Hedda Hopper further confirms the close bonds had with Gaylor in an interview she had with Boyd in early 1959.

“This was Boyd’s first marriage but I understand he’d been deeply in love with another girl prior to this and had hoped to marry her. This he did not tell me but some of his friends did.” (Hartford Courant, Feb 22, 1959)

Although Hopper doesn’t mention a name, I think Anna Gaylor was the girl.

Here are some pictures and posters from “The Beast of Marseilles”, sometimes known as “The Seven Thunders”.


Stephen Boyd and Susan Hayward in “Woman Obsessed”, 1959

Fullscreen capture 1082016 15123 PM.bmp.jpgStephen filmed “Woman Obsessed’ with Academy Award winning actress Susan Hayward at 20th Century Fox Studios in the early months of 1959, very soon after he had finished working on “Ben Hur” at Cinecittà Studios in Italy for MGM. It is a movie based on a novel by John Mantley called “The Snow Birch”.  It was directed by Henry Hathaway  (“Niagara” and “True Grit”).  It was more of a ‘hunky’ role for Boyd, but he definitely made the most of his time on screen. Working with an A list actress like Hayward was also a benefit.  Susan Hayward had just won the Academy Award for her role in the dramatic film “I Want to Live!” Hayward was 14 years older than Boyd.  Apparently Hayward started to pick up Boyd’s Irish accent during their scenes together.  Boyd would later say that Hayward was one of the sexiest actresses he ever worked with; “She was really attractive. She threw a few tantrums if someone on the crew did something stupid but she was really sexy, really high-charged.” (Photoplay, 1976)  For her part, Susan would describe Stephen Boyd as having “the virility of thunder.” (Cinémonde, 1964, “Stephen Boyd, Le Don Juan Invisible!”)  No wonder these two charge up the screen with their chemistry!

During the filming at Fox Studios, Boyd was asked by a roving reporter if he had ever done any hunting in England since he was playing a rough outdoors man in the film. Boyd’s response : “No – even as a boy, I’m afraid all I ever hunted were girls.” (Lancaster Eagle Gazette, Feb 19, 1959)  Boyd was also in the midst of his awkwardly painful divorce from Italian Music Corp. of America agent Mariella di Sarzana, whom he had wed the previous year in August of 1958.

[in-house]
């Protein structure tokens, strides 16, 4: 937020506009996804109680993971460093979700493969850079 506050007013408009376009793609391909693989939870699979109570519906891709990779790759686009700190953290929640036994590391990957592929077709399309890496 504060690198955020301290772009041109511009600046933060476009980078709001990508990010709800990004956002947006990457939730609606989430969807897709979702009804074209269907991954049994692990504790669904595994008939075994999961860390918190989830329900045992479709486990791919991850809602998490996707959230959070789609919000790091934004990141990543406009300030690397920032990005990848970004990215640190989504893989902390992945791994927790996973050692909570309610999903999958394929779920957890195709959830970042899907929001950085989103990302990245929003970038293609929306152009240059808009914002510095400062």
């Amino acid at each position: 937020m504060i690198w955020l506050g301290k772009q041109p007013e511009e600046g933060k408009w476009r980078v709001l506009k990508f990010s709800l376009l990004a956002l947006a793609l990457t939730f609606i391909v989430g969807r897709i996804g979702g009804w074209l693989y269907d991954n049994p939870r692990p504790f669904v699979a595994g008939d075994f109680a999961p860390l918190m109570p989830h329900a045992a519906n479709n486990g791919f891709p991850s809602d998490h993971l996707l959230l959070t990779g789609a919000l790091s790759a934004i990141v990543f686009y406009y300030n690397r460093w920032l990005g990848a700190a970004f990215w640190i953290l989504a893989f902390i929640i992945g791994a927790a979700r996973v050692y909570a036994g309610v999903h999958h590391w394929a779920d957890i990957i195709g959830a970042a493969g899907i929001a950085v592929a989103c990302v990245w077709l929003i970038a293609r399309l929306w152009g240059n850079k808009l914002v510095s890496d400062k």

As far as reviews, Stephen also received high marks for stealing the film.  “Boyd, given the chance, made the most of it with a convincing portrayal of a semi-literate, hard working lumberman who moved in as the handyman a young widow’s farm.” (Times Daily, June 14, 1959). “Stephen Boyd plays a role midway between Tarzan and Marlon Brando.” (Cincinnati Enquirer, May 29, 1959)   Some reviews considered this movie was below both Hayward and Boyd’s caliber. “Rugged Stephen Boyd, with dimple in the chin as well as those in his cheeks, has an uphill battle to overcome the animosity of the boy and the over-protection of Robbie’s mother. Dialog is banal and the situations are obvious.” (Detroit Free Press, 1959). Interestingly, and maybe perhaps due to Hedda Hopper’s powerful influence, Boyd was labeled “the New Gable” in the ads for the film. This was also one of the few movies Stephen made where he watched actually it all the way through (the director apparently insisted!). Boyd was very uncomfortable watching himself on-screen. He found watching “Woman Obsessed” to be agonizing and tried never to see one of his own movies again!  Watching this film today, Boyd and Hayward have great chemistry. Boyd’s character is a perfect mix of quiet charm and brooding,  underlying danger. It makes me think how marvelous the two of them would have been in a version of  D. H. Lawrence’s “Lady Chatterly’s Lover”.